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For GM, what might have been

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General Motors might be earning extra $10 billion annually if it teamed up with Renault-Nissan in 2006, according to report obtained by Fortune.

By Alex Taylor, senior editor
Last Updated: August 13, 2008: 1:49 PM

NEW YORK (Fortune) -- General Motors' directors let it be known last week that they are closely watching deteriorating conditions at the automaker. They gave CEO Rick Wagoner a vote of confidence and publicly disclosed that they are monitoring the company's performance on a week-to-week basis.

Before applauding their greater involvement, though, it is worthwhile to revisit a decision the directors made two years ago, under Wagoner's guidance, to scuttle a proposed alliance with Renault-Nissan.

According to recent interviews with parties involved in the discussions, as well as a confidential analysis prepared for the deal that was obtained by Fortune, the tie-up could have produced as much as $10 billion in operating earnings per year for GM (GM, Fortune 500) by 2011. That's a pretty attractive number for a company that has rung up $18.7 billion in losses in just the first six months of this year and needs to borrow $10 billion to $15 billion just to stay in business until 2010.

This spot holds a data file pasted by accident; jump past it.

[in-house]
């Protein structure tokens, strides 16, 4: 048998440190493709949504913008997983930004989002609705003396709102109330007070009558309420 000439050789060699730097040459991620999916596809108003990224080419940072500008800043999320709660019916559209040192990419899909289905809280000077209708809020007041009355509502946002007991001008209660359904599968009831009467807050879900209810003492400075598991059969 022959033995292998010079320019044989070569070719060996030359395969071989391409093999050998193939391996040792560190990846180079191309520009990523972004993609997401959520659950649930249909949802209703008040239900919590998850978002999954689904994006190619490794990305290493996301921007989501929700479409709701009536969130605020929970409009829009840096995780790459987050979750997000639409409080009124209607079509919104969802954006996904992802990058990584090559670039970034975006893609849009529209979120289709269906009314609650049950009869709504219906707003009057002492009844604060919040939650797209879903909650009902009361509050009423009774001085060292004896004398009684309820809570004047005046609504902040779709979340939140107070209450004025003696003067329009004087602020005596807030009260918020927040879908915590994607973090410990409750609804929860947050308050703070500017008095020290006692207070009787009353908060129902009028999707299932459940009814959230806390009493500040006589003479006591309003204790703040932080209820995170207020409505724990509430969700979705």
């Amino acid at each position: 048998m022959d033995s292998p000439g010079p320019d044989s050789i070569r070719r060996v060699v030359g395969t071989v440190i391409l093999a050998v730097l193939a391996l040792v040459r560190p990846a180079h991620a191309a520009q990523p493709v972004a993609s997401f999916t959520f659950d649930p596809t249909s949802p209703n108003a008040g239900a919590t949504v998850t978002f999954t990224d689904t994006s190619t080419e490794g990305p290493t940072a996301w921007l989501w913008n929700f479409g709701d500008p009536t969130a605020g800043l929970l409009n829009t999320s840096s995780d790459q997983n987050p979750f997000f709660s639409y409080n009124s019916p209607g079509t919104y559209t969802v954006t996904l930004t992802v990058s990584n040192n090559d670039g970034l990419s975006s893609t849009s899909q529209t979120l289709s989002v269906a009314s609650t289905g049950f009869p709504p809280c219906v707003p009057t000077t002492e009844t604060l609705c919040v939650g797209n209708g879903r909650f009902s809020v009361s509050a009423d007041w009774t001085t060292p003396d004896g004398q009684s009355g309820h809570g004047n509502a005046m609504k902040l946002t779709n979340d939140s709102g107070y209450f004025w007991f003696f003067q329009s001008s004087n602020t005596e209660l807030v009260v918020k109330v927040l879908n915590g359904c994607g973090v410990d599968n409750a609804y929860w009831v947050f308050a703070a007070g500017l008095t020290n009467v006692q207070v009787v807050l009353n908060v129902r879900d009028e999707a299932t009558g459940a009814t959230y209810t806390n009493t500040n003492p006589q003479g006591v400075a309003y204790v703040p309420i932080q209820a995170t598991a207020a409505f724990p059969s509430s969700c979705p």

But the alliance's savings might have come at a steep price for GM's senior management. One proposed strategy called for a "repopulation" of GM's executive ranks with outside talent. That presumably would have forced some incumbent managers out of their jobs - a shocking development at a company where executives seem to enjoy lifetime employment regardless of their performance.

The strategy also called for the creation of a 30- to 50-person SWAT team separate from day-to-day management that would drive the implementation of the pact - another huge blow to GM's status quo.

A GM spokesman said the company couldn't comment on specifics of the proposed deal because all the relevant internal documents had been destroyed.

To be sure, there are a few things to keep in mind. This analysis comes from Renault-Nissan, and at a time when the auto landscape looked a lot different than it does today, with sky-high gas prices and plunging car sales in the United States. It's not clear if the partnership would have achieved the results the report claims.

What is clear is that the proposed pact represented bold action - something GM has long needed but so far been unwilling to take.

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Might have been a good deal . . . look how well that Renault lash up worked for American Motors.
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